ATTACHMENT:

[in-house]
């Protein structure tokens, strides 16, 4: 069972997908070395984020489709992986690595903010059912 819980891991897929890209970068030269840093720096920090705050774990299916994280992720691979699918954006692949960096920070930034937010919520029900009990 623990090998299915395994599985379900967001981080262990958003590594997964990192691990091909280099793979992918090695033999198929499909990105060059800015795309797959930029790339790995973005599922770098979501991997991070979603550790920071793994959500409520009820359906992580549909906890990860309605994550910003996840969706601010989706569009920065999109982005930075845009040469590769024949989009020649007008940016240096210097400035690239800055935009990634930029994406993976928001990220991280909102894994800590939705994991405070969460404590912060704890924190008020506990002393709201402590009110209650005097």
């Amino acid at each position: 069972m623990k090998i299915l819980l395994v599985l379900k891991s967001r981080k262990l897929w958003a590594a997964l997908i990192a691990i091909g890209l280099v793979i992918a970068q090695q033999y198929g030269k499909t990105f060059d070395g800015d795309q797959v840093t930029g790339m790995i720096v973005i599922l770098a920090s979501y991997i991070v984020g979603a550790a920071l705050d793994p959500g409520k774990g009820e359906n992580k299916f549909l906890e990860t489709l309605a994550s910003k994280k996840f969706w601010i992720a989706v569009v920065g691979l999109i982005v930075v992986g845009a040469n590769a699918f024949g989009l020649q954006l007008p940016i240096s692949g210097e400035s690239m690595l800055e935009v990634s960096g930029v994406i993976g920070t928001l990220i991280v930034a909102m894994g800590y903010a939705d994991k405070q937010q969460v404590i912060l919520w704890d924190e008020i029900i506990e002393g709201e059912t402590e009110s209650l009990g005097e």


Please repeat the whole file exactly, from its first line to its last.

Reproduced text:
[in-house]
């Protein structure tokens, strides 16, 4: 069972997908070395984020489709992986690595903010059912 819980891991897929890209970068030269840093720096920090705050774990299916994280992720691979699918954006692949960096920070930034937010919520029900009990 623990090998299915395994599985379900967001981080262990958003590594997964990192691990091909280099793979992918090695033999198929499909990105060059800015795309797959930029790339790995973005599922770098979501991997991070979603550790920071793994959500409520009820359906992580549909906890990860309605994550910003996840969706601010989706569009920065999109982005930075845009040469590769024949989009020649007008940016240096210097400035690239800055935009990634930029994406993976928001990220991280909102894994800590939705994991405070969460404590912060704890924190008020506990002393709201402590009110209650005097």
């Amino acid at each position: 069972m623990k090998i299915l819980l395994v599985l379900k891991s967001r981080k262990l897929w958003a590594a997964l997908i990192a691990i091909g890209l280099v793979i992918a970068q090695q033999y198929g030269k499909t990105f060059d070395g800015d795309q797959v840093t930029g790339m790995i720096v973005i599922l770098a920090s979501y991997i991070v984020g979603a550790a920071l705050d793994p959500g409520k774990g009820e359906n992580k299916f549909l906890e990860t489709l309605a994550s910003k994280k996840f969706w601010i992720a989706v569009v920065g691979l999109i982005v930075v992986g845009a040469n590769a699918f024949g989009l020649q954006l007008p940016i240096s692949g210097e400035s690239m690595l800055e935009v990634s960096g930029v994406i993976g920070t928001l990220i991280v930034a909102m894994g800590y903010a939705d994991k405070q937010q969460v404590i912060l919520w704890d924190e008020i029900i506990e002393g709201e059912t402590e009110s209650l009990g005097e």